The temperature responsive means 42 is made of a normally resilient organic polymeric material which increases in hardness with a decrease in temperature. As will be appreciated, the spring 36 and the slug 42 will be placed in compression upon disengaging movement of the locking means.

All of the components except the core element 16 and the locking means 34 and the spring 36 are preferably made of organic polymeric or plastic materials.

The invention has been described in illustrative manner and it is to be understood that the terminology which has been used is intended to be in the nature of words of description rather than limitation.

Obviously many modifications and variations of the present invention are possible in light of the above teachings. It is, therefore, to be understood that within the scope of the appended claims wherein reference numerals are merely for convenience and are not to be in any way limiting, the invention may be practiced otherwise than as specifically described.

Patent Citations
Cited PatentFiling datePublication dateApplicantTitle
US2101160 *Aug 13, 1936Dec 7, 1937 Control device
US2172294 *Feb 9, 1938Sep 5, 1939Eastman Kodak CoRatchet cable release
US3393578 *Dec 28, 1965Jul 23, 1968Teleflex IncAdjustable remote control assembly
US3587341 *Jan 26, 1970Jun 28, 1971Theodore E FiddlerActuator cable adjustment device
US4331041 *Feb 7, 1980May 25, 1982Teleflex IncorporatedMotion transmitting remote control assembly
US4418583 *Jul 6, 1981Dec 6, 1983The Bendix CorporationLocking device
Referenced by
Citing PatentFiling datePublication dateApplicantTitle
US4841805 *Mar 14, 1988Jun 27, 1989Mpc Technologies Co.Adjustable cable end coupling
US4872367 *Jun 17, 1988Oct 10, 1989Teleflex IncorporatedLost motion end fitting
US4892003 *Apr 27, 1988Jan 9, 1990Flex Technologies, Inc.Assembly for the self-adjustment of a cable casing
US4903541 *Jul 20, 1989Feb 27, 1990Nippon Cable System, Inc.Anchoring and adjusting assembly for a control cable
US5142933 *May 23, 1991Sep 1, 1992Teleflex IncorporatedMotion transmitting remote control assembly having conduit length adjuster
US5220832 *Sep 13, 1991Jun 22, 1993Teleflex, IncorporatedOppositely toothed core adjust having integral inner member and control attachment
US5253543 *Oct 18, 1990Oct 19, 1993Teleflex IncorporatedHelm/cable latching mechanism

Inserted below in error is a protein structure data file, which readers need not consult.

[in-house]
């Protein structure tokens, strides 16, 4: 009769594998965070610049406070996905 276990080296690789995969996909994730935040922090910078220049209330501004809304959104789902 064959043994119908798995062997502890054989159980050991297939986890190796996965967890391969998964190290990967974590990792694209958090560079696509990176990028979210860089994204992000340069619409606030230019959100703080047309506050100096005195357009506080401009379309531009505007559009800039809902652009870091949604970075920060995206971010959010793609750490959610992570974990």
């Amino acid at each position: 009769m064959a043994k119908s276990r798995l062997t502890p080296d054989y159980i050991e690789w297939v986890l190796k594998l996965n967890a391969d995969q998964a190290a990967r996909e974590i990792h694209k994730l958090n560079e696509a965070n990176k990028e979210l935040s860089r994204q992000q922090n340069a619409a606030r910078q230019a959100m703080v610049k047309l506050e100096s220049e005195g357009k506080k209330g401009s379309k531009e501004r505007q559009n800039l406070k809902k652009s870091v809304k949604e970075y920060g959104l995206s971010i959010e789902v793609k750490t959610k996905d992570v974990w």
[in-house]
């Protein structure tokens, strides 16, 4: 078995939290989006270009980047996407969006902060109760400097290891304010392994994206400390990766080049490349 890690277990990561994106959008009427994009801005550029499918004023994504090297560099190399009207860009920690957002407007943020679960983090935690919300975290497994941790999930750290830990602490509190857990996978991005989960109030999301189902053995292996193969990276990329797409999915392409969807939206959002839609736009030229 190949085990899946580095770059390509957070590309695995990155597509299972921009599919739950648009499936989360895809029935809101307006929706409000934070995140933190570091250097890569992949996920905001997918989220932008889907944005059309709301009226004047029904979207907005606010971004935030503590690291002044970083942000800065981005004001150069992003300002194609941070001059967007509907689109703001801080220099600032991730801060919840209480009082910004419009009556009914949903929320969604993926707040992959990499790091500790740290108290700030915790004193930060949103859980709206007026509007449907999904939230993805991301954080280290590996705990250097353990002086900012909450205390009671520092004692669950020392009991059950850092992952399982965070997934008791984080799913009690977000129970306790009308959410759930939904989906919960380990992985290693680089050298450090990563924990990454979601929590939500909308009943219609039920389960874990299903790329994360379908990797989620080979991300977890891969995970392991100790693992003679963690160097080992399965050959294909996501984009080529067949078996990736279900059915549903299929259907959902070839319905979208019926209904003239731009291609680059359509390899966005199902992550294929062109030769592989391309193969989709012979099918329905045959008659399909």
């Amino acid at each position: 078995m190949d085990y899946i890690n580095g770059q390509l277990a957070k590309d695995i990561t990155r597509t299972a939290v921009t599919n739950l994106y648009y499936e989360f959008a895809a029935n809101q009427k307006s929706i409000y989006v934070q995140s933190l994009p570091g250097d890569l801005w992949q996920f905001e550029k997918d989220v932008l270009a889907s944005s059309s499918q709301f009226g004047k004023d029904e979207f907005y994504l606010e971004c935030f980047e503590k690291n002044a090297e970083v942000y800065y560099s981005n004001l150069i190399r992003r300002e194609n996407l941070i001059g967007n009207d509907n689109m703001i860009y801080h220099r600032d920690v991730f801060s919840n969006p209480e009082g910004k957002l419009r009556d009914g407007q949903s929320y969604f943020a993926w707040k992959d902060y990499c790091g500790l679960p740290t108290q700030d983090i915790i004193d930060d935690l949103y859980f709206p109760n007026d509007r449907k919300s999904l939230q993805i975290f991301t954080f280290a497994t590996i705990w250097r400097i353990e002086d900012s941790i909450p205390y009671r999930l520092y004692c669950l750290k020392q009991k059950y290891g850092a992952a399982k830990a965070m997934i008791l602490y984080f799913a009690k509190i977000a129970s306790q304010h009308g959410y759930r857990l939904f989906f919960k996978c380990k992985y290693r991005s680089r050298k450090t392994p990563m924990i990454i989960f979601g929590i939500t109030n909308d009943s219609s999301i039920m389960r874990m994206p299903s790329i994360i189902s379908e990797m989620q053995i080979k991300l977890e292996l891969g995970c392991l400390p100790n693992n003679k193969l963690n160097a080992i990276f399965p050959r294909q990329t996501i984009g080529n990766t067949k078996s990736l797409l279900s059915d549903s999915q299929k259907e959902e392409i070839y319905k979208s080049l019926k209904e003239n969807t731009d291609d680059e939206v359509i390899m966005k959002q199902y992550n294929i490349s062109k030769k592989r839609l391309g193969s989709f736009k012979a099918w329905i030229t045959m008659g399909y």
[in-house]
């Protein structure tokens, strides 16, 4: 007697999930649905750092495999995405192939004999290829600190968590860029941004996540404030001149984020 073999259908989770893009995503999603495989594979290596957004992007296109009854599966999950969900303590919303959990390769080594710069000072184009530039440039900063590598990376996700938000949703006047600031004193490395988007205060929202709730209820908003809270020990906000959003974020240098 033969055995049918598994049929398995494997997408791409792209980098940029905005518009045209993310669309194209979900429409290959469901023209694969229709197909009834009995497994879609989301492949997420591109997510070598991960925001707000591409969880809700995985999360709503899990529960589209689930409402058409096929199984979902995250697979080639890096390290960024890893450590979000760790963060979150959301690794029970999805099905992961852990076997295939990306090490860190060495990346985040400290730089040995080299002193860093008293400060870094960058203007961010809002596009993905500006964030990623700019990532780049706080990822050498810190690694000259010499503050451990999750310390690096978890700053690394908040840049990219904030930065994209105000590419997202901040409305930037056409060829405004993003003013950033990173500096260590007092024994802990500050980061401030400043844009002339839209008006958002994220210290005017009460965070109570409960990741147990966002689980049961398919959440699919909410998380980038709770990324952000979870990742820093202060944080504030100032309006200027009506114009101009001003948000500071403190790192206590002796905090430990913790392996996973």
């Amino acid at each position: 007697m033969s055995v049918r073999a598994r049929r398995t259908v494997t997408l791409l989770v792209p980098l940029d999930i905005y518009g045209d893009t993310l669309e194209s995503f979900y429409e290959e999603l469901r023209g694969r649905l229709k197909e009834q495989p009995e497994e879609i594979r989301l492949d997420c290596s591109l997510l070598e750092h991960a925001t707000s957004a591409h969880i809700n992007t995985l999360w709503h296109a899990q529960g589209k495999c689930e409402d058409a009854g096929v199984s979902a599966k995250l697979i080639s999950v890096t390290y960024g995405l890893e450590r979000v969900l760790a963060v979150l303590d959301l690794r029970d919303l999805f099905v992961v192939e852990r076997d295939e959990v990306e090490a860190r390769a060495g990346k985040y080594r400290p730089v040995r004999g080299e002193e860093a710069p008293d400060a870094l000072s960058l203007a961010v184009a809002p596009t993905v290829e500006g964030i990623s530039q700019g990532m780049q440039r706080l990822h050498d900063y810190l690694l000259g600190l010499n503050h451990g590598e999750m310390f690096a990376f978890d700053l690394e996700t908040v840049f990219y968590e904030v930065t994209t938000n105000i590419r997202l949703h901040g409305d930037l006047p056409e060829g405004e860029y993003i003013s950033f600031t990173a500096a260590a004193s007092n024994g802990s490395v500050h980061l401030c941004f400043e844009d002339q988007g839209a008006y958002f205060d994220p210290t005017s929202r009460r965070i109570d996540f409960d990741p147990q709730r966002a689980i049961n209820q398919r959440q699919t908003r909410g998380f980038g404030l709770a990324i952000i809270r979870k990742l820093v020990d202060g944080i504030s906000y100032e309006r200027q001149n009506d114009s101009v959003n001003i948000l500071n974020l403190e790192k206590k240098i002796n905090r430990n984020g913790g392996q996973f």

US5261293 *Jun 22, 1992Nov 16, 1993Teleflex IncorporatedSpring biased conduit length adjust assembly
US5394770 *Apr 8, 1993Mar 7, 1995Telflex IncorporatedCore length adjuster
US5435203 *Sep 16, 1993Jul 25, 1995Teleflex IncorporatedManual shift twist adjustor
US5546827 *Jul 10, 1995Aug 20, 1996Teleflex IncorporatedCore element wiper suspended boot
US5829909 *Apr 21, 1997Nov 3, 1998Ultraflex S.R.L.Male coupler end for a rotary steering cable
US5842552 *Dec 26, 1996Dec 1, 1998White Consolidated Industries, Inc.Self-adjusting drive-control cable for a lawn mower
US8215202Jun 16, 2008Jul 10, 2012Grand Rapids Controls Company, LlcCable length adjustment mechanism
US9163707Mar 31, 2014Oct 20, 2015Mtd Products IncMethod for controlling the speed of a self-propelled walk-behind lawn mower
US9651138Sep 30, 2011May 16, 2017Mtd Products Inc.Speed control assembly for a self-propelled walk-behind lawn mower
US9791037Oct 27, 2015Oct 17, 2017Mtd Products IncSpeed control assembly for a self-propelled walk-behind lawn mower
US20040190977 *Mar 27, 2003Sep 30, 2004Leggett & Platt Ltd.Coaxial cable conduit extender
US20040192083 *Mar 26, 2003Sep 30, 2004Byquist Tod A.Land grid array socket loading device
EP0454306A1 *Mar 28, 1991Oct 30, 1991Teleflex IncorporatedManual adjustment having a fitting with oppositely inclined teeth
EP0481588A2 *Jun 24, 1991Apr 22, 1992Teleflex IncorporatedHelm / cable latching mechanism
EP0481588A3 *Jun 24, 1991Aug 11, 1993Teleflex IncorporatedHelm / cable latching mechanism
EP0515021A1 *Mar 17, 1992Nov 25, 1992Teleflex IncorporatedMotion transmitting remote control assembly having conduit length adjuster
Classifications
U.S. Classification74/501.50R, 74/502
International ClassificationF16C1/22, F02D9/02, F02D11/04, F02D11/02
Cooperative ClassificationY10T74/20426, Y10T74/20408, F16C1/22
European ClassificationF16C1/22
Legal Events
DateCodeEventDescription
Apr 21, 1986ASAssignment
Owner name: TELEFLEX INCORPORATED LIMERICK PA 19468 A CORP. OF
Free format text: ASSIGNMENT OF ASSIGNORS INTEREST.;ASSIGNORS:SPEASE, ARTHUR L.;TENJERAS, JODY;REEL/FRAME:004542/0003
Effective date: 19860408
Jan 28, 1991FPAYFee payment
Year of fee payment: 4
Feb 24, 1995FPAYFee payment
Year of fee payment: 8
Feb 16, 1999FPAYFee payment
Year of fee payment: 12
Feb 1, 2000ASAssignment
Owner name: TECHNOLOGY HOLDING COMPANY, DELAWARE
Free format text: ASSIGNMENT OF ASSIGNORS INTEREST;ASSIGNOR:TELEFLEX, INCORPORATED;REEL/FRAME:010579/0166
Effective date: 19981216